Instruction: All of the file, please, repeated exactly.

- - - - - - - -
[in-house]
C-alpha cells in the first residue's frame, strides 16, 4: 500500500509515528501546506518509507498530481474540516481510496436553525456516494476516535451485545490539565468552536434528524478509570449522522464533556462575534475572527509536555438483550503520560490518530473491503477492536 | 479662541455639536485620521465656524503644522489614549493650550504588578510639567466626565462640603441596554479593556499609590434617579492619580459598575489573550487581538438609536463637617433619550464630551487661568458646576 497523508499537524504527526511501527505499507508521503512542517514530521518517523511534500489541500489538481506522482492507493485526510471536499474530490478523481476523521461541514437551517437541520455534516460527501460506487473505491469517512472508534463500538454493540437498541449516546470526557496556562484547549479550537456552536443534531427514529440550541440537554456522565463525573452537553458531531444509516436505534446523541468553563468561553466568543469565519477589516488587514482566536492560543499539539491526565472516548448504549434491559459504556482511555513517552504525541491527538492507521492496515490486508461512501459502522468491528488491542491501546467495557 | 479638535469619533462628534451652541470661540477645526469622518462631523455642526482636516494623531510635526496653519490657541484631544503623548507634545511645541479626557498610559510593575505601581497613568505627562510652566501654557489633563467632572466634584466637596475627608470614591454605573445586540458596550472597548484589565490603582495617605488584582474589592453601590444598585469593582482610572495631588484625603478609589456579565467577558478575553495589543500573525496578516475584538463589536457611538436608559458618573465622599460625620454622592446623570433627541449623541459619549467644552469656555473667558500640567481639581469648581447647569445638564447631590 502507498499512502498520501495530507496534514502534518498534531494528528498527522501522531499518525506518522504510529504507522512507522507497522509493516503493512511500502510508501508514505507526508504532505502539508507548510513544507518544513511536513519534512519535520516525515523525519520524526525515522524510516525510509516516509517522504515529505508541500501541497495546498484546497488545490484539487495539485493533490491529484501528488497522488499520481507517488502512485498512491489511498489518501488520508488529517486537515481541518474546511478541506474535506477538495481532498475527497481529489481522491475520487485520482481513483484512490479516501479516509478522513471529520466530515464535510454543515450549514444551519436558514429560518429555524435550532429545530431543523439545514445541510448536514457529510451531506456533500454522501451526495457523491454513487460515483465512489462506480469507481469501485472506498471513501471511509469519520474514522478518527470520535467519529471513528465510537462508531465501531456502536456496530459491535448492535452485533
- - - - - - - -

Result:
[in-house]
C-alpha cells in the first residue's frame, strides 16, 4: 500500500509515528501546506518509507498530481474540516481510496436553525456516494476516535451485545490539565468552536434528524478509570449522522464533556462575534475572527509536555438483550503520560490518530473491503477492536 | 479662541455639536485620521465656524503644522489614549493650550504588578510639567466626565462640603441596554479593556499609590434617579492619580459598575489573550487581538438609536463637617433619550464630551487661568458646576 497523508499537524504527526511501527505499507508521503512542517514530521518517523511534500489541500489538481506522482492507493485526510471536499474530490478523481476523521461541514437551517437541520455534516460527501460506487473505491469517512472508534463500538454493540437498541449516546470526557496556562484547549479550537456552536443534531427514529440550541440537554456522565463525573452537553458531531444509516436505534446523541468553563468561553466568543469565519477589516488587514482566536492560543499539539491526565472516548448504549434491559459504556482511555513517552504525541491527538492507521492496515490486508461512501459502522468491528488491542491501546467495557 | 479638535469619533462628534451652541470661540477645526469622518462631523455642526482636516494623531510635526496653519490657541484631544503623548507634545511645541479626557498610559510593575505601581497613568505627562510652566501654557489633563467632572466634584466637596475627608470614591454605573445586540458596550472597548484589565490603582495617605488584582474589592453601590444598585469593582482610572495631588484625603478609589456579565467577558478575553495589543500573525496578516475584538463589536457611538436608559458618573465622599460625620454622592446623570433627541449623541459619549467644552469656555473667558500640567481639581469648581447647569445638564447631590 502507498499512502498520501495530507496534514502534518498534531494528528498527522501522531499518525506518522504510529504507522512507522507497522509493516503493512511500502510508501508514505507526508504532505502539508507548510513544507518544513511536513519534512519535520516525515523525519520524526525515522524510516525510509516516509517522504515529505508541500501541497495546498484546497488545490484539487495539485493533490491529484501528488497522488499520481507517488502512485498512491489511498489518501488520508488529517486537515481541518474546511478541506474535506477538495481532498475527497481529489481522491475520487485520482481513483484512490479516501479516509478522513471529520466530515464535510454543515450549514444551519436558514429560518429555524435550532429545530431543523439545514445541510448536514457529510451531506456533500454522501451526495457523491454513487460515483465512489462506480469507481469501485472506498471513501471511509469519520474514522478518527470520535467519529471513528465510537462508531465501531456502536456496530459491535448492535452485533